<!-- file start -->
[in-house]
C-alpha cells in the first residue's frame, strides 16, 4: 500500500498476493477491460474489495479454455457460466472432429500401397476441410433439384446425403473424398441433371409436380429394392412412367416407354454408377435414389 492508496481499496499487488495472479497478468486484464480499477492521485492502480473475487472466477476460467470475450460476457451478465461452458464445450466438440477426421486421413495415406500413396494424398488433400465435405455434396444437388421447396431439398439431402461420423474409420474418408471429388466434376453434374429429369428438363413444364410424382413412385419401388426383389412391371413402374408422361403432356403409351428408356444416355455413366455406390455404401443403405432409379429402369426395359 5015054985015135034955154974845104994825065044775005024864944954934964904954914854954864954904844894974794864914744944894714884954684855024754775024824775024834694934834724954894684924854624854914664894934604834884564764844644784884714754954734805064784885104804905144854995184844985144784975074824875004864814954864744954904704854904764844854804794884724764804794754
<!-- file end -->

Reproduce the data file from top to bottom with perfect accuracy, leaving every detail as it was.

[in-house]
C-alpha cells in the first residue's frame, strides 16, 4: 500500500498476493477491460474489495479454455457460466472432429500401397476441410433439384446425403473424398441433371409436380429394392412412367416407354454408377435414389 492508496481499496499487488495472479497478468486484464480499477492521485492502480473475487472466477476460467470475450460476457451478465461452458464445450466438440477426421486421413495415406500413396494424398488433400465435405455434396444437388421447396431439398439431402461420423474409420474418408471429388466434376453434374429429369428438363413444364410424382413412385419401388426383389412391371413402374408422361403432356403409351428408356444416355455413366455406390455404401443403405432409379429402369426395359 5015054985015135034955154974845104994825065044775005024864944954934964904954914854954864954904844894974794864914744944894714884954684855024754775024824775024834694934834724954894684924854624854914664894934604834884564764844644784884714754954734805064784885104804905144854995184844985144784975074824875004864814954864744954904704854904764844854804794884724764804794754